The Internet and Monty Python turn 40 this year. An appreciation of both.
It's funny, really. How Monty Python and the Internet were both born in the same year, forty years ago.
It was 1969, the year Jimi Hendrix played 'The Star Spangled Banner' at Max Yasgur's farm, the year the Beatles broke up, the year man landed on the freakin' moon. It was the year Honduras and El Salvador went to war over a football game, the year the Boeing 747 first took to the skies, the year Led Zeppelin burst onto the scene and changed Rock n Roll forever.
In the midst of all this excitement, John Cleese thought it would be a good idea to invite Michael Palin to join Graham Chapman and himself to create a brand new television series for the BBC. Across the pond, US defense scientists used a cool new technology called 'packet-switching' to establish a network connection (They called it ARPANET. Scientists. You'd think they'd have come up with something cooler) between computers located at the UCLA, the Stanford Research Institute, UC Santa Barbara and the University of Utah.
As a result of these two seemingly unrelated events, today we watch episodes of Monty Python's Flying Circus on YouTube, excitedly send the link to our friends over e-mail, Facebook and Twitter, and waste the rest of our working day LOLing at the antics of the greatest comedy team in history. It's a complete #WIN.
Today, forty years later, it's almost impossible to wrap our minds around the impact that the Internet has had on our lives. It's like trying to describe how our lives have been affected by the invention of the wheel, or language, or processed food. Today, most of us live in a dizzying swirl of instant, always-on connections that criss-cross so many aspects of our daily lives, it's hard to imagine what life was like before the Internet.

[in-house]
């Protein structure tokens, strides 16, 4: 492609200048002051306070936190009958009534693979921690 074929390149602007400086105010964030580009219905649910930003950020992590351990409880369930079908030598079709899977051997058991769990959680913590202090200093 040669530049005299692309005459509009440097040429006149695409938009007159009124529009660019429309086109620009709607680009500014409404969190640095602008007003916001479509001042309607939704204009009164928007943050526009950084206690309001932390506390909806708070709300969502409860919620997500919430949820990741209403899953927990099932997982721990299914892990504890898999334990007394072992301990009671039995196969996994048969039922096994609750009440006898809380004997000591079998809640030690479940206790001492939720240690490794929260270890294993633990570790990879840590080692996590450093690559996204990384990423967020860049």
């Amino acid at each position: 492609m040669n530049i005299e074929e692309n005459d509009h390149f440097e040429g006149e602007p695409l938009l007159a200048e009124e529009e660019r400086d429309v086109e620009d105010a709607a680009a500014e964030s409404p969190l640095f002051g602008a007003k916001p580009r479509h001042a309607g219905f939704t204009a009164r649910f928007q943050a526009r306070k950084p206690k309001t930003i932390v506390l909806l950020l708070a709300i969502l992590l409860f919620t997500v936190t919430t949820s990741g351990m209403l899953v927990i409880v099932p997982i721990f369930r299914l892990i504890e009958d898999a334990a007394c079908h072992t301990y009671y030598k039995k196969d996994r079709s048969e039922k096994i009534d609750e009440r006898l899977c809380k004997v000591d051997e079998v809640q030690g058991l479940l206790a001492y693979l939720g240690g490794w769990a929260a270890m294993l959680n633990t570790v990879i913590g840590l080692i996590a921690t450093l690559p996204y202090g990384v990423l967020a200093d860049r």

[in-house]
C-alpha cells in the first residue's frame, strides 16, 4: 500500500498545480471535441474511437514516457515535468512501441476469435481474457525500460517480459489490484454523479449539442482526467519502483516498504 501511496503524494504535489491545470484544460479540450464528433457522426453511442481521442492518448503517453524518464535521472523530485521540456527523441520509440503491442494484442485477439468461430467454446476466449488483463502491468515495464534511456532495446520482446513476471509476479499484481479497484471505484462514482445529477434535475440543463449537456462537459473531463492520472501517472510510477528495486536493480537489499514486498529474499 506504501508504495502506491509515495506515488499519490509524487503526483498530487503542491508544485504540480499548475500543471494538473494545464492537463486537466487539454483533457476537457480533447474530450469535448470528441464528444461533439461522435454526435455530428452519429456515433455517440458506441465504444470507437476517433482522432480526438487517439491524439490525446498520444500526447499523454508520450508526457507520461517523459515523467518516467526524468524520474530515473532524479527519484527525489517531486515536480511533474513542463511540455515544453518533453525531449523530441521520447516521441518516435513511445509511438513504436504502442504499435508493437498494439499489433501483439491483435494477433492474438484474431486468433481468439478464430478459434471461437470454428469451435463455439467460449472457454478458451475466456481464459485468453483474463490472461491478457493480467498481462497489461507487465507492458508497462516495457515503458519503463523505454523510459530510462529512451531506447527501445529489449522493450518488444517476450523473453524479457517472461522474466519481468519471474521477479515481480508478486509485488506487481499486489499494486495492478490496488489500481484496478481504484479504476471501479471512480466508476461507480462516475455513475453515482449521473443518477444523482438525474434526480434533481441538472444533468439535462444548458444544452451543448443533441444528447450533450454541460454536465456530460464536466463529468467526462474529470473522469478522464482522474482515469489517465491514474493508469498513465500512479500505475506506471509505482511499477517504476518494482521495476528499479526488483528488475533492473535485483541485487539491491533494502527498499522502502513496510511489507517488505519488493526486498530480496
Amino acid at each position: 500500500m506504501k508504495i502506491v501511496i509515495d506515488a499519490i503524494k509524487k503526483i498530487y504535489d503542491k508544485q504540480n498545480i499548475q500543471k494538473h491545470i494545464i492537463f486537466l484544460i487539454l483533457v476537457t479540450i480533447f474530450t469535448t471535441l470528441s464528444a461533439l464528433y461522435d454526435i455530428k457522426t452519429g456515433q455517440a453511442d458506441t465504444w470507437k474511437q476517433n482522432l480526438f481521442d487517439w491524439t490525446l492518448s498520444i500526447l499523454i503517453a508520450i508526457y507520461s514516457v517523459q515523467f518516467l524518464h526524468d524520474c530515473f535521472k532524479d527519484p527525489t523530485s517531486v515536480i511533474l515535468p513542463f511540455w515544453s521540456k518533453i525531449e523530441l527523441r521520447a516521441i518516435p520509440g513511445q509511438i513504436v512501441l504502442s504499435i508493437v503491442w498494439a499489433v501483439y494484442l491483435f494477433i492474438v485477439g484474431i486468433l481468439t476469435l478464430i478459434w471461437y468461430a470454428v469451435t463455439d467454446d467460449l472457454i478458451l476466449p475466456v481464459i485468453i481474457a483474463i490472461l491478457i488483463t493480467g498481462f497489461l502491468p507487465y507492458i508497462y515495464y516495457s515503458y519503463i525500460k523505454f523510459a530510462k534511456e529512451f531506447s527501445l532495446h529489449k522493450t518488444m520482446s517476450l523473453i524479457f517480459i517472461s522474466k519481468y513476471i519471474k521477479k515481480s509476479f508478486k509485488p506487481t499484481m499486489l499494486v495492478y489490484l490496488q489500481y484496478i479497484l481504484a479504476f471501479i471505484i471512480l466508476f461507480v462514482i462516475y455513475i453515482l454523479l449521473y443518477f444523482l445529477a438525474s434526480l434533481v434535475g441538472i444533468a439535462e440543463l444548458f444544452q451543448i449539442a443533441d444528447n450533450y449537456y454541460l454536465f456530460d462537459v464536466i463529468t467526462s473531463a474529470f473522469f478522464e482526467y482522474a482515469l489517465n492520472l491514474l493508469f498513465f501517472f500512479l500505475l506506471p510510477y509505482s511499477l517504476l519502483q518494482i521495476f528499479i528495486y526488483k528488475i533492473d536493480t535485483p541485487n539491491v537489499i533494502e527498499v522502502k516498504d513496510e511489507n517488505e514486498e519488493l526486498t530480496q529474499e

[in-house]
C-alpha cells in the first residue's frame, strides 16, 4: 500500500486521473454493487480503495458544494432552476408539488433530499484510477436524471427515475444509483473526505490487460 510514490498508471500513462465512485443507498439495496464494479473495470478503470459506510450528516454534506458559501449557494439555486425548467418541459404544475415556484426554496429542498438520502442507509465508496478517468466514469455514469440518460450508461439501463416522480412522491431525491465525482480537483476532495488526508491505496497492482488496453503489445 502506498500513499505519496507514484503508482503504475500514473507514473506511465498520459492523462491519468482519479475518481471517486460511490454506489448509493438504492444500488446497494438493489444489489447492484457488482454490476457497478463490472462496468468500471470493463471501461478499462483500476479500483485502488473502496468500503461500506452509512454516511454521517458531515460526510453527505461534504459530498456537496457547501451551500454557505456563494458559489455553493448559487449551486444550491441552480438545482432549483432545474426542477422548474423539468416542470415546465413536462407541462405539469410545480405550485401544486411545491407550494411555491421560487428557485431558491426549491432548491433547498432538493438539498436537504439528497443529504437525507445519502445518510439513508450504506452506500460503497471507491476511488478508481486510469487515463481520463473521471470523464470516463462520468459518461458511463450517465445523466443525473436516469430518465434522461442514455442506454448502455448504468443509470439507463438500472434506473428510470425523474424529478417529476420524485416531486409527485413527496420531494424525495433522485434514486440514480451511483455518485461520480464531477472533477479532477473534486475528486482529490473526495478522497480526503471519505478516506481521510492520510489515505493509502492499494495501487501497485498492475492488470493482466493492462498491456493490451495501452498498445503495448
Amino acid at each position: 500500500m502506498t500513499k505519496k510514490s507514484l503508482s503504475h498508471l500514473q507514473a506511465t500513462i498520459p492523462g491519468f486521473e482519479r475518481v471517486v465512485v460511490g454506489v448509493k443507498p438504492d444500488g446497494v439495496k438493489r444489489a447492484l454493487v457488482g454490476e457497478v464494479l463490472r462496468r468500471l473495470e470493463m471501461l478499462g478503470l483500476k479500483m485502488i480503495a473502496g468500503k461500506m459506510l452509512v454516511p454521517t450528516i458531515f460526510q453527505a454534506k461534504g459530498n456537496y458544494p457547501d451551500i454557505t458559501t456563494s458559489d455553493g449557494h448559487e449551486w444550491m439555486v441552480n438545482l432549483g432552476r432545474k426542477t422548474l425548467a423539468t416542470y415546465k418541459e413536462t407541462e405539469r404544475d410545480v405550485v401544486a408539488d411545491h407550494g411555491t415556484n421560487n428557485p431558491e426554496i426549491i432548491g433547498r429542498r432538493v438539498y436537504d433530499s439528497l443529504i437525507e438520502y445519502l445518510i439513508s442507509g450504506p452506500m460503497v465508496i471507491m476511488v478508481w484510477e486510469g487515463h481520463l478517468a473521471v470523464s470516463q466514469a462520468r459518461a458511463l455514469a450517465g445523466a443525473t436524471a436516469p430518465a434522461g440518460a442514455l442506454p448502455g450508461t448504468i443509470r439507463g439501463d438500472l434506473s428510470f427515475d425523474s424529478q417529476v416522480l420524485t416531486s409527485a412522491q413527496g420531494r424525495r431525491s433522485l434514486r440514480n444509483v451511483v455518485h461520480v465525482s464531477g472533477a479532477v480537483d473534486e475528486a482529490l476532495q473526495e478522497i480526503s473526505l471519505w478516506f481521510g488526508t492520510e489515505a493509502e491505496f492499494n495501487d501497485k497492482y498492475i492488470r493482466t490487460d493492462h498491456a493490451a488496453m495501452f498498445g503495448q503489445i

One way to try and define the impact of the Internet is to look at the situations that it has made extinct. When was the last time you spent days trying to remember the lyrics to a song on the tip of your tongue, or the author of a book, or the winner of a sporting event? When was the last time you pored over old newspapers to find the advertisement you suddenly want to respond to? When was the last time that getting information from a college meant writing a letter to them and hoping for the best?
Yes, we don't receive warm, personal greeting cards on our birthdays anymore. But we do get hundreds of wishes from friends we haven't seen for years, and that's pretty nice. Yes, the excitement of finally finding a rare music album or movie is a thing of the past. But we do get to watch or listen to anything we want to, whenever we choose, and that's pretty cool. Suddenly feel the urge to watch Monty Python's famous 'dead parrot' sketch? No need to scour video stores, wait hopefully for TV reruns, or badger relatives in the UK. You can't tell me that's a bad thing.
We find jobs without having to leave our homes, reach hundreds of people instantly when we need help during a medical emergency, quickly verify the truth in rumours and don't have to risk buying products without learning what the world thinks of them first.
If you have any sense of wonder at all, you can't help but marvel at the amazing sci-fi-ness of it all. Science fiction writers teased us with tales of vid-phones (skype), mass broadcasting of thought streams (twitter), virtual avatars engaging in gladiatoral combat (multiplayer games) and all-knowing computer oracles (the world wide web). But they didn't warn us that it would all happen in our lifetimes. Guess they didn't know.
And those of us born in the sixties and seventies, we caught the crest of the wave. We're the ones who are old enough to remember what it was like before, and are young enough to be in the thick of what it's like now. And I hazard that we're the ones having the most fun, grinning like idiots as we live out what were merely fantasies when we were kids.
Even as I write this column in my home office, in my immediate vicinity there are eight devices which are connected to the Internet (two computers, three videogame consoles, two handheld gaming units and a smartphone) – I can almost see a John Cleese sketch called 'the Needlessly Overconnected Man', in which Eric Idle smugly explains to an increasingly stressed-out Cleese how he uses one broadband connection merely to check if the other one is working properly. Cleese then downloads a pistol and shoots Idle in the head, saying “What a senseless waste of human life.” Sounds far-fetched? Wait another twenty years, mate.
Until then, Happy 40th Anniversay, Internet. It's nice to have you around. And you too, Pythons.
This piece first appeared in the 31st October edition of The Financial Express